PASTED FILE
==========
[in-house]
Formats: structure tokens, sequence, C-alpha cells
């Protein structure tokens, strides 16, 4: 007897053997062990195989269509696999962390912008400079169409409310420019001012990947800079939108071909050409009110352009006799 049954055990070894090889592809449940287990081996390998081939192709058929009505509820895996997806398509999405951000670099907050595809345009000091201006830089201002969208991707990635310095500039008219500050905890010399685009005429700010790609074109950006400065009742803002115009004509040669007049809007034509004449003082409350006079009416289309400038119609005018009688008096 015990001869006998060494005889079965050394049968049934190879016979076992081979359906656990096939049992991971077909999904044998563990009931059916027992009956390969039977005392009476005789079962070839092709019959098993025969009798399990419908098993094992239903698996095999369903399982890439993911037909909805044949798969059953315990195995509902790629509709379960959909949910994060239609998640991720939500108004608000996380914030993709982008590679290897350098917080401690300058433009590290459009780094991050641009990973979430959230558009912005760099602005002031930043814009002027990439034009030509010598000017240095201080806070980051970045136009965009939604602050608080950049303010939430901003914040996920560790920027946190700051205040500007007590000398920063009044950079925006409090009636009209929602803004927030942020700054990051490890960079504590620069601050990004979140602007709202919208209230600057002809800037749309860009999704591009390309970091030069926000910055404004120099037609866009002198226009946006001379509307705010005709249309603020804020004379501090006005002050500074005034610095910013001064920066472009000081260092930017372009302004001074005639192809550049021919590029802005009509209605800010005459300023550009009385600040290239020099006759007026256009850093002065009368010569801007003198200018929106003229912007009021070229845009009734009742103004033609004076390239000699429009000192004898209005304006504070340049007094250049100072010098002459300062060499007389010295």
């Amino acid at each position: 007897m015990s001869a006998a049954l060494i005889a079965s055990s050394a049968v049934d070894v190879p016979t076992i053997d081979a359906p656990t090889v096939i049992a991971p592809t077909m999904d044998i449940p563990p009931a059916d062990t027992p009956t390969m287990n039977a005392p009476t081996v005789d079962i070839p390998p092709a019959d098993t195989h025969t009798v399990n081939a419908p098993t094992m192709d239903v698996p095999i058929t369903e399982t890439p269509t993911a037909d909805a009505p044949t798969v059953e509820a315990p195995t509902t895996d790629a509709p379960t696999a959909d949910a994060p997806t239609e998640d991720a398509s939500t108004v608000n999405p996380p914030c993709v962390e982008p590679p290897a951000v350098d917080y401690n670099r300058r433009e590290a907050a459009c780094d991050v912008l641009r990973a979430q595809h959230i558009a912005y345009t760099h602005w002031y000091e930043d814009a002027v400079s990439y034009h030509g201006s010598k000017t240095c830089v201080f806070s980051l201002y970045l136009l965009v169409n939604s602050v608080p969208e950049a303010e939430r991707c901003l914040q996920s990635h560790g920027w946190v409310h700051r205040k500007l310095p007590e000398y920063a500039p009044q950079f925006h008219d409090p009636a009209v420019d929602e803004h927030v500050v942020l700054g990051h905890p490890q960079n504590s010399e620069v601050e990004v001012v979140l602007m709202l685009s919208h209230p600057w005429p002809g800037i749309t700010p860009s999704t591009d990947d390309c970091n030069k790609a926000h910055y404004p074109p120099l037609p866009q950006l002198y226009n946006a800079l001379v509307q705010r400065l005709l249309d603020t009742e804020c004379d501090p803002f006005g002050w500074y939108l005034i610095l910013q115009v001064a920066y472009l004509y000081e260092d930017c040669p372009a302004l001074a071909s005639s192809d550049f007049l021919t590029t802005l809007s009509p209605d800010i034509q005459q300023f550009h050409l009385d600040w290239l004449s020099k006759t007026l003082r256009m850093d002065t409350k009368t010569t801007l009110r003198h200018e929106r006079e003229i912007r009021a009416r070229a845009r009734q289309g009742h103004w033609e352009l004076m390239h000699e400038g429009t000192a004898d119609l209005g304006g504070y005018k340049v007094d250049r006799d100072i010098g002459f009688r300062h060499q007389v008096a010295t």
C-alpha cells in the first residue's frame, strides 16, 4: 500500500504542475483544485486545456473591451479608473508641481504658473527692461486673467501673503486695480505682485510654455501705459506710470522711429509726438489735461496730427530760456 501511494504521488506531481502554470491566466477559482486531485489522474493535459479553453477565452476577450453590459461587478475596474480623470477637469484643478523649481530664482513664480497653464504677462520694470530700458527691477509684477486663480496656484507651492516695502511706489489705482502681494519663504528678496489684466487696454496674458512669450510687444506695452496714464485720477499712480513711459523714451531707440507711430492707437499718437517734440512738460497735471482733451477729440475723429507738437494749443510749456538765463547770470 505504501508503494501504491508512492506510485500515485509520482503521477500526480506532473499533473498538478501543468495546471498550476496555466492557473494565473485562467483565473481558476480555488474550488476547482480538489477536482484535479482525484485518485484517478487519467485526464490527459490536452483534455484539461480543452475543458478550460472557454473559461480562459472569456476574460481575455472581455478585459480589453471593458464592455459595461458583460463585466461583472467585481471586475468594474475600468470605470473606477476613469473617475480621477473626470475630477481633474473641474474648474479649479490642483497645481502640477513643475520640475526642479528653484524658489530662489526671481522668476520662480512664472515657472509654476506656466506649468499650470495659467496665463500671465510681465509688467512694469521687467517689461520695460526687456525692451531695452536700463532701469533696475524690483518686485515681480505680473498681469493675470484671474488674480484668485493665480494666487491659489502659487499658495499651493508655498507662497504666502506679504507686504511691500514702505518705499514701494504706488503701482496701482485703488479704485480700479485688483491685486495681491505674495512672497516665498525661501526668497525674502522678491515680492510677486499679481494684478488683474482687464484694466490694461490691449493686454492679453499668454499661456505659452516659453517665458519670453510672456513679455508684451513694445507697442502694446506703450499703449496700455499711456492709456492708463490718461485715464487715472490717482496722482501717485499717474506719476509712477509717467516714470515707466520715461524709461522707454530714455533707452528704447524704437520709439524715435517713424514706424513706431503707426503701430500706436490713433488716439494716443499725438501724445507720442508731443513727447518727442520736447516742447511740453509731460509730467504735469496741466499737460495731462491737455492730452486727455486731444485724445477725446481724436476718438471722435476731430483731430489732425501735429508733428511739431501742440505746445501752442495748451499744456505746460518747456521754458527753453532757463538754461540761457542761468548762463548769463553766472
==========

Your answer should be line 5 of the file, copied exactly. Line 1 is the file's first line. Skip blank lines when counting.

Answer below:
C-alpha cells in the first residue's frame, strides 16, 4: 500500500504542475483544485486545456473591451479608473508641481504658473527692461486673467501673503486695480505682485510654455501705459506710470522711429509726438489735461496730427530760456 501511494504521488506531481502554470491566466477559482486531485489522474493535459479553453477565452476577450453590459461587478475596474480623470477637469484643478523649481530664482513664480497653464504677462520694470530700458527691477509684477486663480496656484507651492516695502511706489489705482502681494519663504528678496489684466487696454496674458512669450510687444506695452496714464485720477499712480513711459523714451531707440507711430492707437499718437517734440512738460497735471482733451477729440475723429507738437494749443510749456538765463547770470 505504501508503494501504491508512492506510485500515485509520482503521477500526480506532473499533473498538478501543468495546471498550476496555466492557473494565473485562467483565473481558476480555488474550488476547482480538489477536482484535479482525484485518485484517478487519467485526464490527459490536452483534455484539461480543452475543458478550460472557454473559461480562459472569456476574460481575455472581455478585459480589453471593458464592455459595461458583460463585466461583472467585481471586475468594474475600468470605470473606477476613469473617475480621477473626470475630477481633474473641474474648474479649479490642483497645481502640477513643475520640475526642479528653484524658489530662489526671481522668476520662480512664472515657472509654476506656466506649468499650470495659467496665463500671465510681465509688467512694469521687467517689461520695460526687456525692451531695452536700463532701469533696475524690483518686485515681480505680473498681469493675470484671474488674480484668485493665480494666487491659489502659487499658495499651493508655498507662497504666502506679504507686504511691500514702505518705499514701494504706488503701482496701482485703488479704485480700479485688483491685486495681491505674495512672497516665498525661501526668497525674502522678491515680492510677486499679481494684478488683474482687464484694466490694461490691449493686454492679453499668454499661456505659452516659453517665458519670453510672456513679455508684451513694445507697442502694446506703450499703449496700455499711456492709456492708463490718461485715464487715472490717482496722482501717485499717474506719476509712477509717467516714470515707466520715461524709461522707454530714455533707452528704447524704437520709439524715435517713424514706424513706431503707426503701430500706436490713433488716439494716443499725438501724445507720442508731443513727447518727442520736447516742447511740453509731460509730467504735469496741466499737460495731462491737455492730452486727455486731444485724445477725446481724436476718438471722435476731430483731430489732425501735429508733428511739431501742440505746445501752442495748451499744456505746460518747456521754458527753453532757463538754461540761457542761468548762463548769463553766472